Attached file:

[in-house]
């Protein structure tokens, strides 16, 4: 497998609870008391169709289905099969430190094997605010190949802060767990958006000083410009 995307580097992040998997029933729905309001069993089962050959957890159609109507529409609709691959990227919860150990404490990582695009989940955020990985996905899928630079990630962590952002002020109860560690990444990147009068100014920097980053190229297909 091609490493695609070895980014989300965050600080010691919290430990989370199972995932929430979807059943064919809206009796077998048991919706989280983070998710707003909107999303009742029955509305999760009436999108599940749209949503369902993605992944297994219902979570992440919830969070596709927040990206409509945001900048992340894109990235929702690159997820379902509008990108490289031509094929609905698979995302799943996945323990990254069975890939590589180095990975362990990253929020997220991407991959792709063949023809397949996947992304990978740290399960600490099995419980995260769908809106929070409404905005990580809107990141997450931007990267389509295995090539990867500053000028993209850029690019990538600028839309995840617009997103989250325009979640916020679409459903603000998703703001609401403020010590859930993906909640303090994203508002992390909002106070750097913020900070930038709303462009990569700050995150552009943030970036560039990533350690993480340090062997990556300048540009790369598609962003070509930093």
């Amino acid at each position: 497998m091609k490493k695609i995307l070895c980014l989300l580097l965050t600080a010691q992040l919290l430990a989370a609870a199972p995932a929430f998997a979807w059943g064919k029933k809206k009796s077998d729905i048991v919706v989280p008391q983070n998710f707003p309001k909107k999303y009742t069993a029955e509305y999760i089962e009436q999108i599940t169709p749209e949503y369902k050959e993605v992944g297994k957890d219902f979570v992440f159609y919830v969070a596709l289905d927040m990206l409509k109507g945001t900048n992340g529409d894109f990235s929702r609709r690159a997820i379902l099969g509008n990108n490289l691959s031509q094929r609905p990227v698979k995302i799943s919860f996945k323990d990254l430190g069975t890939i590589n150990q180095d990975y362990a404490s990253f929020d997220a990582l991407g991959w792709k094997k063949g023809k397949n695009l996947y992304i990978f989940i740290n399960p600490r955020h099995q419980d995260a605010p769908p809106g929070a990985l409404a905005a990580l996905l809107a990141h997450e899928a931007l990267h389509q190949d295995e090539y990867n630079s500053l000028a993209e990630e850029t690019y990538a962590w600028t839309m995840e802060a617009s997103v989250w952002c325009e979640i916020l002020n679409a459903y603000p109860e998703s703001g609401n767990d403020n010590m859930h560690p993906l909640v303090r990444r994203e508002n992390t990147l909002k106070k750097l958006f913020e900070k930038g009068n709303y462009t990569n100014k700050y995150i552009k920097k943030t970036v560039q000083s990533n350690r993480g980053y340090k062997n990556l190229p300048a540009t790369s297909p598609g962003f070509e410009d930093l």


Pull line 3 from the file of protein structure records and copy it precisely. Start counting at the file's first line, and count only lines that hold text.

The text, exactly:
């Amino acid at each position: 497998m091609k490493k695609i995307l070895c980014l989300l580097l965050t600080a010691q992040l919290l430990a989370a609870a199972p995932a929430f998997a979807w059943g064919k029933k809206k009796s077998d729905i048991v919706v989280p008391q983070n998710f707003p309001k909107k999303y009742t069993a029955e509305y999760i089962e009436q999108i599940t169709p749209e949503y369902k050959e993605v992944g297994k957890d219902f979570v992440f159609y919830v969070a596709l289905d927040m990206l409509k109507g945001t900048n992340g529409d894109f990235s929702r609709r690159a997820i379902l099969g509008n990108n490289l691959s031509q094929r609905p990227v698979k995302i799943s919860f996945k323990d990254l430190g069975t890939i590589n150990q180095d990975y362990a404490s990253f929020d997220a990582l991407g991959w792709k094997k063949g023809k397949n695009l996947y992304i990978f989940i740290n399960p600490r955020h099995q419980d995260a605010p769908p809106g929070a990985l409404a905005a990580l996905l809107a990141h997450e899928a931007l990267h389509q190949d295995e090539y990867n630079s500053l000028a993209e990630e850029t690019y990538a962590w600028t839309m995840e802060a617009s997103v989250w952002c325009e979640i916020l002020n679409a459903y603000p109860e998703s703001g609401n767990d403020n010590m859930h560690p993906l909640v303090r990444r994203e508002n992390t990147l909002k106070k750097l958006f913020e900070k930038g009068n709303y462009t990569n100014k700050y995150i552009k920097k943030t970036v560039q000083s990533n350690r993480g980053y340090k062997n990556l190229p300048a540009t790369s297909p598609g962003f070509e410009d930093l």